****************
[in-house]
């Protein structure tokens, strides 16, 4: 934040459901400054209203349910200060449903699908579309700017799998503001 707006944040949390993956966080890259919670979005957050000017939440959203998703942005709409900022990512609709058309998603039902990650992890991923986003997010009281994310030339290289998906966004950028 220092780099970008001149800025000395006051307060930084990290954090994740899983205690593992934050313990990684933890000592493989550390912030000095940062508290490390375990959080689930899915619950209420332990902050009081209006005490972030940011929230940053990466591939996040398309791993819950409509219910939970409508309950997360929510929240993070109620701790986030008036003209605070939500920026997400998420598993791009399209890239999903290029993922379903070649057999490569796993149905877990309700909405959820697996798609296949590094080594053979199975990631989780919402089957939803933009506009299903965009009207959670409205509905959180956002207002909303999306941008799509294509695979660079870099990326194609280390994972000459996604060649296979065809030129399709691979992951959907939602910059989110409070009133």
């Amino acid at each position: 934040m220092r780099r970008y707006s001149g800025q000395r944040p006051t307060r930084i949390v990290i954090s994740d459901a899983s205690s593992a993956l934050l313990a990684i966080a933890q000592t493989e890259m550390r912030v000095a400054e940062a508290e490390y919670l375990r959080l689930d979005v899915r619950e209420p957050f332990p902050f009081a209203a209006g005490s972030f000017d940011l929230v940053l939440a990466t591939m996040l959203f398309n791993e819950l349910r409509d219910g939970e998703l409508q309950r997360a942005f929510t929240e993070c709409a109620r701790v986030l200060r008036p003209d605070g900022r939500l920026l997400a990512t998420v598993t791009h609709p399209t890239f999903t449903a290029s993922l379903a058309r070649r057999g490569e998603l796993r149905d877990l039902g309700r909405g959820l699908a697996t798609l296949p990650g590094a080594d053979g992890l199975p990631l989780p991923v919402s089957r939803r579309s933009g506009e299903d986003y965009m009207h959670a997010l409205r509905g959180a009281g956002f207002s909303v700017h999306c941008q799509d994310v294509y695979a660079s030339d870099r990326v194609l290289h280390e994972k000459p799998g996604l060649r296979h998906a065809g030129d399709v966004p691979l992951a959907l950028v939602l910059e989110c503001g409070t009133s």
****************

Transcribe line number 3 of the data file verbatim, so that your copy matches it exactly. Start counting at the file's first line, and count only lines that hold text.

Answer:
């Amino acid at each position: 934040m220092r780099r970008y707006s001149g800025q000395r944040p006051t307060r930084i949390v990290i954090s994740d459901a899983s205690s593992a993956l934050l313990a990684i966080a933890q000592t493989e890259m550390r912030v000095a400054e940062a508290e490390y919670l375990r959080l689930d979005v899915r619950e209420p957050f332990p902050f009081a209203a209006g005490s972030f000017d940011l929230v940053l939440a990466t591939m996040l959203f398309n791993e819950l349910r409509d219910g939970e998703l409508q309950r997360a942005f929510t929240e993070c709409a109620r701790v986030l200060r008036p003209d605070g900022r939500l920026l997400a990512t998420v598993t791009h609709p399209t890239f999903t449903a290029s993922l379903a058309r070649r057999g490569e998603l796993r149905d877990l039902g309700r909405g959820l699908a697996t798609l296949p990650g590094a080594d053979g992890l199975p990631l989780p991923v919402s089957r939803r579309s933009g506009e299903d986003y965009m009207h959670a997010l409205r509905g959180a009281g956002f207002s909303v700017h999306c941008q799509d994310v294509y695979a660079s030339d870099r990326v194609l290289h280390e994972k000459p799998g996604l060649r296979h998906a065809g030129d399709v966004p691979l992951a959907l950028v939602l910059e989110c503001g409070t009133s």